What is Indian efficiency?
India can make you laugh initially.
It appears backwards, but it’s ripe with hard-working value and labor.
It’s got many service hands to one job and that helps ensure efficiency. But sometimes, not. In our hotel, one service hand washes the window and he’s got five guys watching him.
Sometimes, I think there’s just too many people. But at least India finds a way to employ them.
The Grand Godwin Hotel in Paharganj
Our hotel is small comfort to the shock of Paharganj or even the Indian bathrooms, for that matter. At $25/night our hotel is decent, but not as nice as the name sounds.
Still, all seemed clean. Everyone’s silk liners went out over the beds, nevertheless.
I have a roommate. Regina is actually from Hawaii and she’s Margaret’s friend. It’s the first time I’m meeting her. She has friends in Delhi and plans to hop on and off our itinerary. Regina generously picked up Vodaphone SIM cards for her, myself and Margaret (costing us 250Rs or $6).
There’s a lot involved in getting a SIM card, so it’s amazing she got so many.
Indian hotel bathrooms
Thankfully in hotels, there are sometimes, western toilets.
However, there’s no separation between shower, sink or toilet. It’s just one room and one drain. All splashes go to the same place.
Must make cleaning easy.
Also, there’s a large bucket with a small bucket inside it next to the shower.
You do the math.
Tonight we will go into C.P. or Connaught Place for dinner. Then we’ll get our cards “topped-off”.
The rate here, is one ruppee a minute for a local call… which is like a one cent per minute.
“Top-off:” It means paying to put minutes onto your SIM card so you can make calls.
The over-population of men in India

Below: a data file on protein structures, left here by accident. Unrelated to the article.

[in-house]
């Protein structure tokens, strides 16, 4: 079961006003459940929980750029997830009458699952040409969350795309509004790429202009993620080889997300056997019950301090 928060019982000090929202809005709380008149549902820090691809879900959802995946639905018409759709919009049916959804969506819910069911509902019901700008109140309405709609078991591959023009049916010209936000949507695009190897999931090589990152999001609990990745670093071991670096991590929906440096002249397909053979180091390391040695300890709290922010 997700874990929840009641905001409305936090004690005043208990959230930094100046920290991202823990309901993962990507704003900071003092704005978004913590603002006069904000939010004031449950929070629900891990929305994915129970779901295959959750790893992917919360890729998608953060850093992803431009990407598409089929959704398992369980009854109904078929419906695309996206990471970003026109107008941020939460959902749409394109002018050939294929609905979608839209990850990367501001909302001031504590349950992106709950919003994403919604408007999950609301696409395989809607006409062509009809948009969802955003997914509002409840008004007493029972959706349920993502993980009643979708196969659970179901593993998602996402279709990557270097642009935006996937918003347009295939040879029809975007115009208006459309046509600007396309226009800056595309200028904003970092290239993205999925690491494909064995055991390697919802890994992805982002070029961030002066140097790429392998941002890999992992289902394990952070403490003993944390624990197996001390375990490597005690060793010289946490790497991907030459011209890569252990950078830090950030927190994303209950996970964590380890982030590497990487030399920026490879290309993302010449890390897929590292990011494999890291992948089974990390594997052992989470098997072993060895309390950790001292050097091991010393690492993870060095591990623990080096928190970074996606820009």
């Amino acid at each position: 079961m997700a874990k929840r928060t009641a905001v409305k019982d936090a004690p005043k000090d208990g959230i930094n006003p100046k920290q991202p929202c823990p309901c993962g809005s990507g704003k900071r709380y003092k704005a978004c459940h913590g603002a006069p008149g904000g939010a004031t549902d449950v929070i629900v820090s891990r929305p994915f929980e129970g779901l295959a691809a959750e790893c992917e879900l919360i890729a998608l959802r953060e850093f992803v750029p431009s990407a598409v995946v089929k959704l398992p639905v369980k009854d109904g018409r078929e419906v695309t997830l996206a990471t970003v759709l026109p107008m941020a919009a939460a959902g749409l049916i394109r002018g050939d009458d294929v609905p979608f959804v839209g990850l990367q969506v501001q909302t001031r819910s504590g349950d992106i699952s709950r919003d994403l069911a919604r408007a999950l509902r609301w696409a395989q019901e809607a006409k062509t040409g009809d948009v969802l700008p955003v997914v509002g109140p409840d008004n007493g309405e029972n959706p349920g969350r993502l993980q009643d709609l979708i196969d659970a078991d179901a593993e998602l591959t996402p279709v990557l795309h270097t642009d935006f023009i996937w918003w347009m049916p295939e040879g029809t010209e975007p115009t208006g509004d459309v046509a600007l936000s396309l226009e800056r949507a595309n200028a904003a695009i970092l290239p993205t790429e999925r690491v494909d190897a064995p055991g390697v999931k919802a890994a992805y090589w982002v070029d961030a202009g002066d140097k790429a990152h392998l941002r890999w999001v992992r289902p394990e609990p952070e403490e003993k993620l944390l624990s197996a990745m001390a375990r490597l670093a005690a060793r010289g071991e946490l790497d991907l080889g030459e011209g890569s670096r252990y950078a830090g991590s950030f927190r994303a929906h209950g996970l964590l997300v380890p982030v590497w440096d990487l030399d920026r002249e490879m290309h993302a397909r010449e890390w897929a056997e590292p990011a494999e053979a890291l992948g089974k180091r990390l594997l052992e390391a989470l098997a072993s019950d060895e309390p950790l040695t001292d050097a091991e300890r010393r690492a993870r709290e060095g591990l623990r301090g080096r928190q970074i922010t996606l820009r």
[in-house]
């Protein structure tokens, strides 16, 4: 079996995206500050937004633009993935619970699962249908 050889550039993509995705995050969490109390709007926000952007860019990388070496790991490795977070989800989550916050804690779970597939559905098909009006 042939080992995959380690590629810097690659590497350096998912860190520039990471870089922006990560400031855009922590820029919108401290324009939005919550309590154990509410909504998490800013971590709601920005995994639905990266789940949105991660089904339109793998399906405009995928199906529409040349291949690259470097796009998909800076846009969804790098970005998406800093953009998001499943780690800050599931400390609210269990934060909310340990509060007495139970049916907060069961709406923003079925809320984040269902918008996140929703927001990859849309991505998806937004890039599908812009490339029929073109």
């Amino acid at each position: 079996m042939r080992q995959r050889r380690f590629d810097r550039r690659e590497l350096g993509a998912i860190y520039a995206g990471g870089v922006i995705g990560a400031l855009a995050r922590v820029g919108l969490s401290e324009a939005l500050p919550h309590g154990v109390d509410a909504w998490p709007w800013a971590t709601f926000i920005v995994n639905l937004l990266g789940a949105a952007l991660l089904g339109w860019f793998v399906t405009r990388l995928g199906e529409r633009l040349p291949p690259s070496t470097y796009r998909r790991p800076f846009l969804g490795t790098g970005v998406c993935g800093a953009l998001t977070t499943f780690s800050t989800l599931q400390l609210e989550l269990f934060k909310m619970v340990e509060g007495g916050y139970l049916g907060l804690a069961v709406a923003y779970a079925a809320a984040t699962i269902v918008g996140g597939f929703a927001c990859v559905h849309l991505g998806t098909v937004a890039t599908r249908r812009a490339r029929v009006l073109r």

I had a brisk walk through Paharganj at night and it turned from a stroll into a light jog.
If you’re female, walking around alone through Paharganj at night is like wolfing your food down at a restaurant. Even though I wanted to see and explore things longer, to do so amidst the dark stares of men made me nervous.
They say, for every twenty Indian men, there is one woman.
I believe it.
There are lots of men and not the Bollywood-hottie types I’ve been used to watching on TV, but those of a slightly darker shade, which blends into the night. They stalk you with their eyes and their stares are unashamed. Sometimes, they smile in a way you think you know what they’re thinking.
It’s creepy because it’s foreign. Something I’m not used to. For me, it’s culture shock.
I don’t know what they’re thinking. As a tourist, I don’t know if I’m doing something culturally wrong.
I see very few women on the streets and that makes me nervous.
In India, women and their work lives don’t have much visibility here. So it seems. Out on the streets, the marketplace shoppers, shop owners, waiters,.. are all men.
At my hotel, everyone from the cook to the maids and receptionists … men.
OK… we are underway. Early day tomorrow… I’m still excited!
I can’t believe I’m actually here.